In this article, the second of the three Es that I referred to at the start of the year, I write about the Indian economy in the light of the Indian budget that was presented recently. The much-anticipated Indian Union Budget of 2022 has come and gone without any fanfare, nor any major controversy.
This was not how it was meant to be. After all, five states go to elections in a few days, with UP being the biggest one of all. To be honest, I was expecting a budget full of election-time sops especially since there weren’t any at the time of the deadly second wave of Covid from March to May 2021. And I agreed with Swaminathan Aiyar when he wrote in his Times of India Sunday column that it would be a political budget more than anything else. After the Economic Survey was released, though, he wrote in The Economic Times that the budget could be a populist, political budget and one that increases capex spending since the survey indicated that there was fiscal space for the government to spend more and boost growth.
Well, people like me have been proven wrong. The Finance Minister, Nirmala Sitaraman, must be congratulated for having produced a budget that is not in the least populist, and is grounded in the reality that while India is growing faster than many economies around the world, the Covid threat remains and there are vulnerable sectors as well as promising ones that need all the help they can get.
Unfortunately, the vulnerable sectors as well as those sections of society have been forgotten in this year’s budget. And promising areas such as start-ups and unicorns, new manufacturing enterprises as well as green technology have received incentives to boost growth. At least as far as the budget speech is concerned. There was no mention of any welfare scheme spending being increased to provide greater economic relief to the poor, especially in rural areas. This, when recent corporate earnings have shown us that rural demand is weak – because of high unemployment and high inflation – and that more government assistance is required.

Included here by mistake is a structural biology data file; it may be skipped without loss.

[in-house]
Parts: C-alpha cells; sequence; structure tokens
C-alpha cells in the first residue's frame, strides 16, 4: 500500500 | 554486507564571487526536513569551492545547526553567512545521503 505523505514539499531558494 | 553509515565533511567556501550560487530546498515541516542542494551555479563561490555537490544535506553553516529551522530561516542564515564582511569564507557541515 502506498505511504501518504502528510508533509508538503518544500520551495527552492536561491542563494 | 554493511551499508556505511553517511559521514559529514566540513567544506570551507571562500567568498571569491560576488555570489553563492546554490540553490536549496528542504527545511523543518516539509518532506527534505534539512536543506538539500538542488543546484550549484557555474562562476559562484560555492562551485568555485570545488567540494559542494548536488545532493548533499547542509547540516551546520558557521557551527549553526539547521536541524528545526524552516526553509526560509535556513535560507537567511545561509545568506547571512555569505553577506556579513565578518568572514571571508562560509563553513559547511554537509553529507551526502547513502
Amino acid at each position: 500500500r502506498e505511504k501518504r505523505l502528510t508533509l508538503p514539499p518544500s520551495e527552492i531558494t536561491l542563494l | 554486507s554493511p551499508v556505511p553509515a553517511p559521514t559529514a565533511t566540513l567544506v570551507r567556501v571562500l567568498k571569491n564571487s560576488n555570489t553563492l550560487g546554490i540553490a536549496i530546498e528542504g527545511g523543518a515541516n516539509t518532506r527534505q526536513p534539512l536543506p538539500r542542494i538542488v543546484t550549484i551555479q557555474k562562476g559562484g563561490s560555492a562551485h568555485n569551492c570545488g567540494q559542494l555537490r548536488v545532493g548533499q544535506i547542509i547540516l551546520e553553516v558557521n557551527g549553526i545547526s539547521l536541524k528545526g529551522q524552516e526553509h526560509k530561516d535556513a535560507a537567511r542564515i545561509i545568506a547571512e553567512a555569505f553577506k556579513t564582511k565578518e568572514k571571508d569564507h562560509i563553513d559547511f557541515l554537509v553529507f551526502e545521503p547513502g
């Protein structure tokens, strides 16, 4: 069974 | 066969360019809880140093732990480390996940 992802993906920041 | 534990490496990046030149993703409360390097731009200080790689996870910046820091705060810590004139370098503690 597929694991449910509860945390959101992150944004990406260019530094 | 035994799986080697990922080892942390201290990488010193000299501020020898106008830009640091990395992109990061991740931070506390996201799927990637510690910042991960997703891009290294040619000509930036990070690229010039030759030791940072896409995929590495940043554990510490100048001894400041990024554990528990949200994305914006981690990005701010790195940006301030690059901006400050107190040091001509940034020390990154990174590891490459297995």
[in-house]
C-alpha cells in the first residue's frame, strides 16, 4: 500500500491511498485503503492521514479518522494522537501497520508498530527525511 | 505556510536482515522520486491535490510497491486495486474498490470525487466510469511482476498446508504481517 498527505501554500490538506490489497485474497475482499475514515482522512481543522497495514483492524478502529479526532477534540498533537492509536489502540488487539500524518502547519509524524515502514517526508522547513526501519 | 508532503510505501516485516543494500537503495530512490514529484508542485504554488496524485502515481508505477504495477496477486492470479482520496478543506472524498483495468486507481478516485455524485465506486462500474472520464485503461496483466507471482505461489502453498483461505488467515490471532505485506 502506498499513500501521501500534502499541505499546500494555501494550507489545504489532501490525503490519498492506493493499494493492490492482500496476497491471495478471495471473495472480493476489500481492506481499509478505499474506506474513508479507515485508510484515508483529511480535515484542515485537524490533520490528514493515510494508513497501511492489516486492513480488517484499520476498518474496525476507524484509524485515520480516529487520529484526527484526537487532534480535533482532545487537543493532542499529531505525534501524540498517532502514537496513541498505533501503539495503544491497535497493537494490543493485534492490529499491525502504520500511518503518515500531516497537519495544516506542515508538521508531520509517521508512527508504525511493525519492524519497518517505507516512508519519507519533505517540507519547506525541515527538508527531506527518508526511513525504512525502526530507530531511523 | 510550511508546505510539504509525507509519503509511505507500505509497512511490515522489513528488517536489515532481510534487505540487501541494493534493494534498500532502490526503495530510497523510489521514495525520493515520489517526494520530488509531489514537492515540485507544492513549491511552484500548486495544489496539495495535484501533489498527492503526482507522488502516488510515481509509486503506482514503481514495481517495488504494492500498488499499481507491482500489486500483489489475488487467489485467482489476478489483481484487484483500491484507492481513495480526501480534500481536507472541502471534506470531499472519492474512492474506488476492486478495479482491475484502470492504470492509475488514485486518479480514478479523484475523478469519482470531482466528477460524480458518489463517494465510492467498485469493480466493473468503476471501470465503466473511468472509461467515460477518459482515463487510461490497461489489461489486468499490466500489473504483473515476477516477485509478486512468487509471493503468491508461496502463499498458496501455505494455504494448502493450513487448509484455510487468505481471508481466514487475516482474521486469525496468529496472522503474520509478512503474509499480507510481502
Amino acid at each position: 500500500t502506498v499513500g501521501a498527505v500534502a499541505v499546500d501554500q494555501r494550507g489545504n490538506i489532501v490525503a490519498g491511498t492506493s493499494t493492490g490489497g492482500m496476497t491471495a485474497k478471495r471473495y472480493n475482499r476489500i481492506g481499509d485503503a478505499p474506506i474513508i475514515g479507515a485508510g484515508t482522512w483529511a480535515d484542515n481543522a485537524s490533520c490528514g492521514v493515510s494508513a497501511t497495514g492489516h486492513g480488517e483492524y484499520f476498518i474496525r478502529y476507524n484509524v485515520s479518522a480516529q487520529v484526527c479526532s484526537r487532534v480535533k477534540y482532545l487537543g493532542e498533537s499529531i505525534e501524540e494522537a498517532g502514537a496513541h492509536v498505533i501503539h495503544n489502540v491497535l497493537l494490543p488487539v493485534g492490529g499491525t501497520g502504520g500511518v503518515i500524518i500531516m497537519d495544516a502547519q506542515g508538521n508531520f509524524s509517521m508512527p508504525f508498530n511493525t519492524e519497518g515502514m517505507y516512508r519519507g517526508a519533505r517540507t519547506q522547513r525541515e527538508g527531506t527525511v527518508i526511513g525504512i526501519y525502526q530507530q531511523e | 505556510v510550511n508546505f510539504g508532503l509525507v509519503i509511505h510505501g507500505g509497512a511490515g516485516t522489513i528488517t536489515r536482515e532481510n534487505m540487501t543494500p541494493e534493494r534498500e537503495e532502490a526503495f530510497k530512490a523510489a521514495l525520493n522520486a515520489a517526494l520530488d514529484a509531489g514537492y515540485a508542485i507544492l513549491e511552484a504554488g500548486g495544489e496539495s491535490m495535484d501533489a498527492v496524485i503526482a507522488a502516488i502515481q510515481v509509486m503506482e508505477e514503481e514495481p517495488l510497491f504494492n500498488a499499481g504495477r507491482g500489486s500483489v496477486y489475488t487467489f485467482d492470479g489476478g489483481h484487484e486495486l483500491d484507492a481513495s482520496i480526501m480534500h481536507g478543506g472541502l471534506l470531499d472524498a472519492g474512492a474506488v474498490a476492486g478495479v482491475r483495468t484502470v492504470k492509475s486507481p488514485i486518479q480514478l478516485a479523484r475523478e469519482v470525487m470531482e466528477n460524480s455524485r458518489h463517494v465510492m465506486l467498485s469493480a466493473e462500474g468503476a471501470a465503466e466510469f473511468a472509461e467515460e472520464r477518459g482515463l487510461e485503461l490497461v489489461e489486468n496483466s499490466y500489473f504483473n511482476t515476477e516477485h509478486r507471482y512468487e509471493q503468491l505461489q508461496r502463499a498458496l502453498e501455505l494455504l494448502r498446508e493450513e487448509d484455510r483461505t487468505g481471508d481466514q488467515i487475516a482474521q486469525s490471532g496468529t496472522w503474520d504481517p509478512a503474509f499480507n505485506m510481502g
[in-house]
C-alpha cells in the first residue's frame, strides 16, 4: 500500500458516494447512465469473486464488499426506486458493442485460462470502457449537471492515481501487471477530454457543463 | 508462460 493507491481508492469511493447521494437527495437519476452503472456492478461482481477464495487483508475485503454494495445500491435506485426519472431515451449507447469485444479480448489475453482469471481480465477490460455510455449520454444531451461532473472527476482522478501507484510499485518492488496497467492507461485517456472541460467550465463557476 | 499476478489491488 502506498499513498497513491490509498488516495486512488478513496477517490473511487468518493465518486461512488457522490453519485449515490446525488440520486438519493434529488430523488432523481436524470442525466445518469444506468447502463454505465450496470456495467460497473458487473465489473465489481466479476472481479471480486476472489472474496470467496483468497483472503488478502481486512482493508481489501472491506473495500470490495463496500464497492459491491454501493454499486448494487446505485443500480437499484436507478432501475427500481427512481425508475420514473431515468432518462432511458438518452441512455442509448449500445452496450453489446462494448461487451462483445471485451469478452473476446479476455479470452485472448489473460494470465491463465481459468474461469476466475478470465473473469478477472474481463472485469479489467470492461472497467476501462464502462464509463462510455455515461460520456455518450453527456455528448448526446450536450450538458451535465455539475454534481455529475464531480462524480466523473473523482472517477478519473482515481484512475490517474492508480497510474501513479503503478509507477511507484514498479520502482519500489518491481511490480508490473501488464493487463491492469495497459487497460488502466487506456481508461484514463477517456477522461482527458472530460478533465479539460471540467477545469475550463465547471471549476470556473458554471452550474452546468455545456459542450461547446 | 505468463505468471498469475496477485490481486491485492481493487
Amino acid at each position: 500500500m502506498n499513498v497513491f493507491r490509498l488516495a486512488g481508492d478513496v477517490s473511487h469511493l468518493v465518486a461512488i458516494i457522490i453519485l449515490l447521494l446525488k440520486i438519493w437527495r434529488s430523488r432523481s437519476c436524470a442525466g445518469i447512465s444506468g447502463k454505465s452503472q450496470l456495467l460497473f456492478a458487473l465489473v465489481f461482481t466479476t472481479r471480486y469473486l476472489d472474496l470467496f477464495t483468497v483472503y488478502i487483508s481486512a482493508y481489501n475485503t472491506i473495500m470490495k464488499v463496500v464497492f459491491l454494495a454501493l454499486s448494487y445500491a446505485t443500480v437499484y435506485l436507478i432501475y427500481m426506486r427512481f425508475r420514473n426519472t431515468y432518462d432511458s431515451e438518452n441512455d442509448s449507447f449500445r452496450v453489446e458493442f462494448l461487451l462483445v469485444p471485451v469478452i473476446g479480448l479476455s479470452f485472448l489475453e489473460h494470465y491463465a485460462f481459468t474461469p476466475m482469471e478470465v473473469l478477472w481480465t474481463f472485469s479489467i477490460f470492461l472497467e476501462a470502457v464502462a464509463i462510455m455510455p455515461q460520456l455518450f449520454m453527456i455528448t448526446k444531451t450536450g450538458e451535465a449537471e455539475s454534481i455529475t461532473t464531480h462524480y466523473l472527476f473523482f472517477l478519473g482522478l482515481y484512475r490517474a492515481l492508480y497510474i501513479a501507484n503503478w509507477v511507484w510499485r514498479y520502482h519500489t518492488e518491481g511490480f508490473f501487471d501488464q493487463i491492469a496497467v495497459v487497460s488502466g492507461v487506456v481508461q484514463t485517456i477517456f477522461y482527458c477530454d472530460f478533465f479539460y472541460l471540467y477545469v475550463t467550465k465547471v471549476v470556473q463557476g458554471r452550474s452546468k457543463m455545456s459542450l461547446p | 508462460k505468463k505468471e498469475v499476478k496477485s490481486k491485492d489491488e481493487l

Instead, there were incentives to help new start-ups, sunrise sectors and also new manufacturing enterprises that begin operations under the government’s new PLI (Production-linked Incentives) scheme. Long term capital gains tax has also been capped at 15% for all types of capital gains transactions, including in unlisted companies and start-ups. This too is to benefit the unicorns which have been attracting a lot of investment and been doing very well in the past couple of years. As many of these start-ups are from Tier II and Tier III cities and towns, they do need to be encouraged and assisted.
However, at the same time, it will also benefit wealthy investors, which is why the stock market was cheering and celebrating the budget, with approximately a 1.5% gain on the main indices on budget day and over 1% gain on the following day. Meanwhile, bond markets must have got the jitters, seeing the government’s gross borrowing plan for FY23 at close to Rs 15 lakh crores, when they might have been expecting something closer to last year’s Rs 12 lakh crores. The jitters even prevented the media from reporting on it, when reactions of bond markets are key to the government’s borrowing and the cost of capital.
The highlight of this year’s budget is government capital expenditure of Rs 7.5 lakh crores (Rs 7.5 trillion) to be undertaken in FY23, when compared to last year’s capex of Rs.5.5 lakh crores, which makes effective capex of Rs. 10.7 lakh crore. The thrust of this year’s capex is on infrastructure, and almost all of it going on building roads and highways, and a Rs 48,000 crore boost to affordable housing. This on top of huge spending on NHAI last year as well: last year’s budget estimates were at Rs 57,350 crores, while the revised estimates are for Rs.65,060 crores. This year, the budget estimates are already at Rs.134,015 crores.